PULLMAN – A state ethics board fined a Washington State University scuba diving instructor $1,000 for selling and renting equipment to students through his private company.
Barry Moore had taught WSU’s scuba course since 1978. The fine by the state Executive Ethics Board follows a yearlong investigation by the state auditor’s office.
The investigation determined that Moore violated conflict-of-interest laws that prohibit state employees from having a private financial interest in their work.
Moore’s business practices were “incompatible with his public duty,” and the university gave him an inappropriate “special privilege” by providing a room to store his company’s scuba equipment, the board said in a statement.
WSU’s scuba program, a for-credit physical education class, was discontinued last year following the investigation. Moore, who is also a professor in WSU’s School of the Environment, took over the program in the early 1980s. He later formed the company, Clearwater Scuba LLC, because the university’s equipment was in poor condition and the program director hadn’t been able to find money to replace it. WSU officials said they tried to find another vendor but ultimately approved a contract with Clearwater.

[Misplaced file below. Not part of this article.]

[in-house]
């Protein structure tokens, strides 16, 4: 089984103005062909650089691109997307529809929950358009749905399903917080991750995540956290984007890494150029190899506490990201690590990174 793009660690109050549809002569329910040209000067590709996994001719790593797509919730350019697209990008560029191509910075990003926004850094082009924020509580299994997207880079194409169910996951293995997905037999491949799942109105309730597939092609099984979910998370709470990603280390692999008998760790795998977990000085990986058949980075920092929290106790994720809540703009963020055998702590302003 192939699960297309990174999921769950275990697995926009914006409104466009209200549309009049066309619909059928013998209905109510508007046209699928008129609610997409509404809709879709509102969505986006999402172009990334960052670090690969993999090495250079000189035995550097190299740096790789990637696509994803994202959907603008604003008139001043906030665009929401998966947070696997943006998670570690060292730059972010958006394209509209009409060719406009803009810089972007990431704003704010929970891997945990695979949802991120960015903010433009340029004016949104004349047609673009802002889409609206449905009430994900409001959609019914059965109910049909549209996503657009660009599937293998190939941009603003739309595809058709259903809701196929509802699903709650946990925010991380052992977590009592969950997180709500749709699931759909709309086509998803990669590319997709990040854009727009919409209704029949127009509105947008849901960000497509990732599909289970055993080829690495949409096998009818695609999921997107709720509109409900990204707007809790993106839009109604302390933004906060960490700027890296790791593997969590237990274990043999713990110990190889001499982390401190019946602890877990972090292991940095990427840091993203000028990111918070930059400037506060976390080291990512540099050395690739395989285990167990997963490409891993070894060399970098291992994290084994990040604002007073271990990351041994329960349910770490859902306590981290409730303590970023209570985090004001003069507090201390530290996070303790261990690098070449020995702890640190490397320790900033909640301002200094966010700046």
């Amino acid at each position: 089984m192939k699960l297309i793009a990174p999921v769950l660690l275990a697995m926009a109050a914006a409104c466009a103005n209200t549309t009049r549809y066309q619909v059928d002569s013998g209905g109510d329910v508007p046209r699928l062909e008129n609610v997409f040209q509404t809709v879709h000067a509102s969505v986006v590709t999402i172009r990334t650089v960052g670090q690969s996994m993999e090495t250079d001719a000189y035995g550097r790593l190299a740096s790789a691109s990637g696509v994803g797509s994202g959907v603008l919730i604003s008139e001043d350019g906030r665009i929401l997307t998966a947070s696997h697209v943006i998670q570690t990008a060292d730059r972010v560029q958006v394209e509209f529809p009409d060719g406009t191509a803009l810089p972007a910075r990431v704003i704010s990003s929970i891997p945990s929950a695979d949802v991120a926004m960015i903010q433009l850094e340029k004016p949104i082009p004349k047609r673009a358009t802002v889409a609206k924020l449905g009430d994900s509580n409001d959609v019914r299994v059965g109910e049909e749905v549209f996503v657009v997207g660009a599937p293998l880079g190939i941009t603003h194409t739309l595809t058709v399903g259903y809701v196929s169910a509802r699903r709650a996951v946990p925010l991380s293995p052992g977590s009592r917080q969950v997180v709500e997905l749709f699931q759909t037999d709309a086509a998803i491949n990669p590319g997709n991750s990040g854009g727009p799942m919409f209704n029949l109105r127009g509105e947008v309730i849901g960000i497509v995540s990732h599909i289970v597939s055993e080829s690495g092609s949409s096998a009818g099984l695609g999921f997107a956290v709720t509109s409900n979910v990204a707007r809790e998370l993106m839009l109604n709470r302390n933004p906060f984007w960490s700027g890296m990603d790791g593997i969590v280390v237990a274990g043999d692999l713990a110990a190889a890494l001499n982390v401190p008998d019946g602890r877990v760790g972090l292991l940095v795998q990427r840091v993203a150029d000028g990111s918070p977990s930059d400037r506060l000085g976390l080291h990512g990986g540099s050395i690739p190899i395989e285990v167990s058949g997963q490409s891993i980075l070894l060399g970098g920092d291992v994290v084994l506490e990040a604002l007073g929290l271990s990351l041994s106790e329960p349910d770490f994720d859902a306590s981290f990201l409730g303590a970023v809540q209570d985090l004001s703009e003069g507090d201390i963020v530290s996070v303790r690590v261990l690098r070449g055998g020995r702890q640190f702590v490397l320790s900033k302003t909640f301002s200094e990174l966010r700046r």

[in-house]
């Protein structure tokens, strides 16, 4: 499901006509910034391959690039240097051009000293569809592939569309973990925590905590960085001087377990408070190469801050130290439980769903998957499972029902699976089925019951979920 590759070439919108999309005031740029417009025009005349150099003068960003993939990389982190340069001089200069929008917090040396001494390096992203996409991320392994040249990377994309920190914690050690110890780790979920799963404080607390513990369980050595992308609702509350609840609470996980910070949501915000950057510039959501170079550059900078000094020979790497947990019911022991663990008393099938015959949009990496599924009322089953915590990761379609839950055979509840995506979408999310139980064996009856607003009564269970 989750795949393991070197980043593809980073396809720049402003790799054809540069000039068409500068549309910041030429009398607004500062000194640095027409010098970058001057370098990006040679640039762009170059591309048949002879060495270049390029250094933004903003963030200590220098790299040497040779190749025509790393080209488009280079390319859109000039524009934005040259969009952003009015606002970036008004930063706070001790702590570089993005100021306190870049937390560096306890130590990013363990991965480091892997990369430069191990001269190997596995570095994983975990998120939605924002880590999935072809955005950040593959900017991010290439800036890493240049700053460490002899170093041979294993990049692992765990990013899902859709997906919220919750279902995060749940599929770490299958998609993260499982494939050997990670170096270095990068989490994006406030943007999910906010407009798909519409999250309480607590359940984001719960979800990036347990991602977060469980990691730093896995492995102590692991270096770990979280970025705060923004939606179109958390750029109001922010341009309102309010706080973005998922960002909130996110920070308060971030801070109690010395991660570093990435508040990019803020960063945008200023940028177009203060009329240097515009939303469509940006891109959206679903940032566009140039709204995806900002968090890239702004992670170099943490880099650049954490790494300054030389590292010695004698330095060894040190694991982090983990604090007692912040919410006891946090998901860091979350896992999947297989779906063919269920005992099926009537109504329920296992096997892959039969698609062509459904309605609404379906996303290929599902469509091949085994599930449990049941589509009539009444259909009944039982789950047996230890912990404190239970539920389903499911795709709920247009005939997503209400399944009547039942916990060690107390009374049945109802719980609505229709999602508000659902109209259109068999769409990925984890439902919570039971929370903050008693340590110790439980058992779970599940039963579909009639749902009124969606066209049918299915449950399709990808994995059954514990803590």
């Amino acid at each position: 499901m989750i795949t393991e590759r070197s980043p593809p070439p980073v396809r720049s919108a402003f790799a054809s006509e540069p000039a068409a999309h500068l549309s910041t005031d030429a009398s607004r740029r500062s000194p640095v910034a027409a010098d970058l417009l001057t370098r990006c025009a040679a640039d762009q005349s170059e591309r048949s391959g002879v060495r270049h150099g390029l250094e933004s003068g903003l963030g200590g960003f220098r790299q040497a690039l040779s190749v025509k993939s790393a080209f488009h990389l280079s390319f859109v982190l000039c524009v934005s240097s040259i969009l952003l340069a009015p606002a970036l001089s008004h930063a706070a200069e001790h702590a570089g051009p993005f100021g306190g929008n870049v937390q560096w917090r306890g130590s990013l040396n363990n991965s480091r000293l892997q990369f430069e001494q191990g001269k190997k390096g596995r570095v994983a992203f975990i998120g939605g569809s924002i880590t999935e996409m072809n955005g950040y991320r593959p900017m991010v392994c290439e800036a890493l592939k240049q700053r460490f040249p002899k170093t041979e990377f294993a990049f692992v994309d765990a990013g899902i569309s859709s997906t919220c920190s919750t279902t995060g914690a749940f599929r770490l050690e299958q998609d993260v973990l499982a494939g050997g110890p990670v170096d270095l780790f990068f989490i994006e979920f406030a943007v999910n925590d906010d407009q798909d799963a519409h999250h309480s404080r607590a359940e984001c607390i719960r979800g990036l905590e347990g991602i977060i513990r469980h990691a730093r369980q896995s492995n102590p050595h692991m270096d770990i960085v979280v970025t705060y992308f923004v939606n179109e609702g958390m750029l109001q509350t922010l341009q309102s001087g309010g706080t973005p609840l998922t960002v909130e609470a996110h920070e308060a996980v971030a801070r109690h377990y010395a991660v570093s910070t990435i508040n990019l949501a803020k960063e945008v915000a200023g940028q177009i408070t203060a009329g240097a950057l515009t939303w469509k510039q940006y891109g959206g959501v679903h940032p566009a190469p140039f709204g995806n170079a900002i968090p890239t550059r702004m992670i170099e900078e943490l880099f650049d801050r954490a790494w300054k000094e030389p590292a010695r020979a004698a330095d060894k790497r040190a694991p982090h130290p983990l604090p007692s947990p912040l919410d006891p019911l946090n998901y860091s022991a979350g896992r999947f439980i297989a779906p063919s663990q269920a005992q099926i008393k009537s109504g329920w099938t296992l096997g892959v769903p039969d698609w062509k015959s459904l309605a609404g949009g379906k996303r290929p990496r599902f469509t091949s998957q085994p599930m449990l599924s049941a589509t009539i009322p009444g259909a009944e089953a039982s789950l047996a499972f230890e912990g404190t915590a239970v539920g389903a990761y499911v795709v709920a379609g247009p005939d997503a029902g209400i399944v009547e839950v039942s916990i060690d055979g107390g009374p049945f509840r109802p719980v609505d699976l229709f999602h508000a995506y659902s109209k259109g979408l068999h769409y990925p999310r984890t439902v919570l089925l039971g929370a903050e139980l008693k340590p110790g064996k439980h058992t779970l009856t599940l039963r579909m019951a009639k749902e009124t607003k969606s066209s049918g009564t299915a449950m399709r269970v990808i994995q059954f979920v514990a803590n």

The fine initially totalled $1,500, but the board suspended $500. In a statement, the board pointed some of the blame at the university. It said Moore “sought and received guidance from WSU management and the WSU Attorneys General from the very beginning of his involvement with the WSU Scuba Program and the creation of his outside personal business.”
The auditor’s office also found that Moore misrepresented competitors’ prices in course materials distributed to students, and that he failed to inform students he owned Clearwater Scuba. The ethics board’s decision does not address those allegations.
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